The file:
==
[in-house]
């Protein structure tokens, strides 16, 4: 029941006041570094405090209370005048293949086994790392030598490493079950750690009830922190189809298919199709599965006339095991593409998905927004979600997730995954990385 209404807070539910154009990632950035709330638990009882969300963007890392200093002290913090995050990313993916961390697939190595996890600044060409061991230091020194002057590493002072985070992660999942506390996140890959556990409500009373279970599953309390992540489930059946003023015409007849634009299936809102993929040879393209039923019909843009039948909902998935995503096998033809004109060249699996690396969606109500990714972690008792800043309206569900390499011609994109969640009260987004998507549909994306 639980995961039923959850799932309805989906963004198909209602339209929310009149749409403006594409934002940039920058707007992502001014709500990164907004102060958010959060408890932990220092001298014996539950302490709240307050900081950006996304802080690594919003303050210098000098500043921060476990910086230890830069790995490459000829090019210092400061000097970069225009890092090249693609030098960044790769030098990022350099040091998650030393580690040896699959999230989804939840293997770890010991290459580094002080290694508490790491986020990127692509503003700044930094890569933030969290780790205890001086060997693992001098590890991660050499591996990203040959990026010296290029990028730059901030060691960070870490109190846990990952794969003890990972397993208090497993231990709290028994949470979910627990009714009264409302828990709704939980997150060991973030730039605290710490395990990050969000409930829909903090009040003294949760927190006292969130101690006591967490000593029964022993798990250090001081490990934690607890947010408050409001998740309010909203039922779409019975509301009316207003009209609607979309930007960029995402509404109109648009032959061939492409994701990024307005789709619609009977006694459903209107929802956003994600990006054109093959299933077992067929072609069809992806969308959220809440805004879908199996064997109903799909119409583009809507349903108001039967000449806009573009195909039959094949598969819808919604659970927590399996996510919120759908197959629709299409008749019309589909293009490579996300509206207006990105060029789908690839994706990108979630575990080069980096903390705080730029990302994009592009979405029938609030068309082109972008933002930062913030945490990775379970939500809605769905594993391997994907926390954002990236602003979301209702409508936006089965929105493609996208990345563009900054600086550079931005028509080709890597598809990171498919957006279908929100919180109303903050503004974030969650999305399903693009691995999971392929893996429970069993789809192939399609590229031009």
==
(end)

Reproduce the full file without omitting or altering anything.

[in-house]
């Protein structure tokens, strides 16, 4: 029941006041570094405090209370005048293949086994790392030598490493079950750690009830922190189809298919199709599965006339095991593409998905927004979600997730995954990385 209404807070539910154009990632950035709330638990009882969300963007890392200093002290913090995050990313993916961390697939190595996890600044060409061991230091020194002057590493002072985070992660999942506390996140890959556990409500009373279970599953309390992540489930059946003023015409007849634009299936809102993929040879393209039923019909843009039948909902998935995503096998033809004109060249699996690396969606109500990714972690008792800043309206569900390499011609994109969640009260987004998507549909994306 639980995961039923959850799932309805989906963004198909209602339209929310009149749409403006594409934002940039920058707007992502001014709500990164907004102060958010959060408890932990220092001298014996539950302490709240307050900081950006996304802080690594919003303050210098000098500043921060476990910086230890830069790995490459000829090019210092400061000097970069225009890092090249693609030098960044790769030098990022350099040091998650030393580690040896699959999230989804939840293997770890010991290459580094002080290694508490790491986020990127692509503003700044930094890569933030969290780790205890001086060997693992001098590890991660050499591996990203040959990026010296290029990028730059901030060691960070870490109190846990990952794969003890990972397993208090497993231990709290028994949470979910627990009714009264409302828990709704939980997150060991973030730039605290710490395990990050969000409930829909903090009040003294949760927190006292969130101690006591967490000593029964022993798990250090001081490990934690607890947010408050409001998740309010909203039922779409019975509301009316207003009209609607979309930007960029995402509404109109648009032959061939492409994701990024307005789709619609009977006694459903209107929802956003994600990006054109093959299933077992067929072609069809992806969308959220809440805004879908199996064997109903799909119409583009809507349903108001039967000449806009573009195909039959094949598969819808919604659970927590399996996510919120759908197959629709299409008749019309589909293009490579996300509206207006990105060029789908690839994706990108979630575990080069980096903390705080730029990302994009592009979405029938609030068309082109972008933002930062913030945490990775379970939500809605769905594993391997994907926390954002990236602003979301209702409508936006089965929105493609996208990345563009900054600086550079931005028509080709890597598809990171498919957006279908929100919180109303903050503004974030969650999305399903693009691995999971392929893996429970069993789809192939399609590229031009």